ICT is transforming the economy across many diverse industries, from utilities to transport to healthcare and also governments. Ericsson, through its products and solutions, is helping to deliver on that potential around the world. Intelligent transport systems help make transport cleaner, safer and more seamless while smart grids and smart meters increase energy efficiency by enabling applications like home-energy management and grid automation.
The SMARTer2020 study, found a total potential reduction of global CO2e emissions across six sectors of the economy of 16.5% amounting to $1.9 trillion in gross energy and fuel savings and a reduction of 9.1 Gigatonnes carbon dioxide equivalent (Gt CO2e) of greenhouse gases.
In another study, produced by Yankee Group and GeSI members Ericsson, BT, Deutsche Telekom, and Verizon, the energy reduction impact of eight online or ICT-related activities within households was explored in France, Germany, Italy, Spain and the U.K (referenced as the EU-5) and in the US. The findings showed that the greatest benefit by far could come from an increase in telecommuting. This shift could produce energy savings equivalent to 102 million barrels of oil per year in the EU-5, and 214.6 million barrels of oil in the US.
The adoption of holistic LCA methodologies as standardized by ETSI, ITU-T and ISO:
The following case studies look at a range of impacts.
Smart work: The effects of introducing smart work solutions at TeliaSonera. Smart work including teleworking to reduce annual commuting, use of video-conferencing and other ICT solutions for “smart meetings” to reduce business travel as well as flexi-office schemes that together with smart meetings can reduce the need for office space, workplace meeting space, storage space and furniture storage, and paper consumption.
Ericsson and Swedish operator TeliaSonera measured the impact of TeliaSonera’s use of ICT-based smart work solutions such as teleworking, flexi-working, virtual or telepresence conferencing and flexi-office. TeliaSonera’s goal was to reduce air business travel, car travel and need for office space. Using 2001 as a baseline year, the study found that between 2001-2007:
Collaborative work at Ericsson: New ICT tools such as Ericsson’s Business Communication Suite (BCS) developed for a collaborative working environment make it possible to share information, reducing the need for travel, paper and office space. Building on the Ericsson / TeliaSonera Smart Work case study, about 1.3 tonne of CO²e can be saved per Ericsson employee and year while the ICT (BCS) system itself only emitted 14 kg per employee and year including both additional operation and manufacturing.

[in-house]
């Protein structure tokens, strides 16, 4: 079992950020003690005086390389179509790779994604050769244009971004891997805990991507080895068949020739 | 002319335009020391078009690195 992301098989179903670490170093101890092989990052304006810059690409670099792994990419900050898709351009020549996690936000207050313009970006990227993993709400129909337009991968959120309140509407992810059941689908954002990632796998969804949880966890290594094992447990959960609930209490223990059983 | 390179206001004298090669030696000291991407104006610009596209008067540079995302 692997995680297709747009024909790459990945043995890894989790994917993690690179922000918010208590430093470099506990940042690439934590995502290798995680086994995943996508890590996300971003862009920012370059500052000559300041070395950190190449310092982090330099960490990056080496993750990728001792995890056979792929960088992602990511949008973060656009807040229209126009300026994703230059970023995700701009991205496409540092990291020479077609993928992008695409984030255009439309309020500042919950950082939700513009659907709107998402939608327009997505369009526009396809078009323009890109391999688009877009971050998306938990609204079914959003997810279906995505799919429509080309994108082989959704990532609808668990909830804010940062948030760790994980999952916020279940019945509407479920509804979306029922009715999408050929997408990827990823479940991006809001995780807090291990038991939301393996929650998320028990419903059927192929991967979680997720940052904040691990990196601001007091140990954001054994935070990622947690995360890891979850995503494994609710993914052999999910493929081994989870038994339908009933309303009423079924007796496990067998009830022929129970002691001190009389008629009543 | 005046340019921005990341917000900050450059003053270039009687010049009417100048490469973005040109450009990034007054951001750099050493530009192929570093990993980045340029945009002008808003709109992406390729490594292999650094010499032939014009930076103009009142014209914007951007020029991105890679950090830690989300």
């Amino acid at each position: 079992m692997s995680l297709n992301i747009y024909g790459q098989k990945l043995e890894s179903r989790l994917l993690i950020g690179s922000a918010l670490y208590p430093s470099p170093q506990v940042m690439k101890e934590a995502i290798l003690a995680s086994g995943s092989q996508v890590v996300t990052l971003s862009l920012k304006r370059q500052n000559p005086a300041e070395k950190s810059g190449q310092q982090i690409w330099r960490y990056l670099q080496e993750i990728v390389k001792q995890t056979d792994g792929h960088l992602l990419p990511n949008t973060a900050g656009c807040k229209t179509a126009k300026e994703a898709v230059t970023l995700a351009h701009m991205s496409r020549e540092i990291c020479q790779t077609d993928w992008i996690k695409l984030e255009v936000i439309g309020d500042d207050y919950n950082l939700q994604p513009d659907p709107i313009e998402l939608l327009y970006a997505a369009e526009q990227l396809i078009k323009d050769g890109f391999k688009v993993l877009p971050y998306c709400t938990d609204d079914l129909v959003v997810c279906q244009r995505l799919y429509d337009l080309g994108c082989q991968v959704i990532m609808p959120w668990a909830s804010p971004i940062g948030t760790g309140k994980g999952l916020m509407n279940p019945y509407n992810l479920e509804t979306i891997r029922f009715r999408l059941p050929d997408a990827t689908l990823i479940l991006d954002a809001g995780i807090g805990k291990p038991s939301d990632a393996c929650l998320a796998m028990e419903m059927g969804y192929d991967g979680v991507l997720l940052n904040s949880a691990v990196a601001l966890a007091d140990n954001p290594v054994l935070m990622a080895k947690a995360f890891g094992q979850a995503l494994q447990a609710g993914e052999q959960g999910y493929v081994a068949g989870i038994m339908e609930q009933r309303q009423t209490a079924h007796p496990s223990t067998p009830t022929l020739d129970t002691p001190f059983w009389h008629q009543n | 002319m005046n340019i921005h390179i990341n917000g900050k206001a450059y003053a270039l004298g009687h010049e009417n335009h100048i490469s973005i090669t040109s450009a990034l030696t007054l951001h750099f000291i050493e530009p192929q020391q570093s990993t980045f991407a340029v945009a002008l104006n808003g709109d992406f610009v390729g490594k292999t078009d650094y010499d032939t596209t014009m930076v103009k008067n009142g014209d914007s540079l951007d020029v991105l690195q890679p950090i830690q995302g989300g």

Mobile Money: In rural areas in developing markets such as Kenya where this study was done, the banking infrastructure is limited. This makes it necessary to travel to the nearest town to pay for water and electricity and to refill a mobile phone prepaid account. Making a loan repayment requires a daylong expedition to the nearest bank – 12 km away – if the money sent from relatives abroad has arrived.
With the Mobile Money solution, this can be achieved without leaving home, making it unnecessary to travel. Three of the main uses are: money transfer, local payment and bank services.
Field Force Management: Location-based services is an enabler for smart logistics, bringing information on the location of a user’s mobile device to existing mobile applications. This creates personalized services designed to meet user and enterprise demand for increased safety, efficiency and convenience.
By using field force management, number of field operation service vehicles and total fuel consumption can be reduced significantly. In one case study, the emission reduction per vehicle and year was greater than 500 kg CO², while the additional operation and manufacturing of the ICT system needed for the location-based services only emitted about 5 kg CO²e per vehicle and year.
Digital delivery: In this case from Spain, advertisement products were digitalized which reduced emissions from production as well as transportation of physical media. The digital product emitted less than 1% of its physical counterpart’s CO² emissions.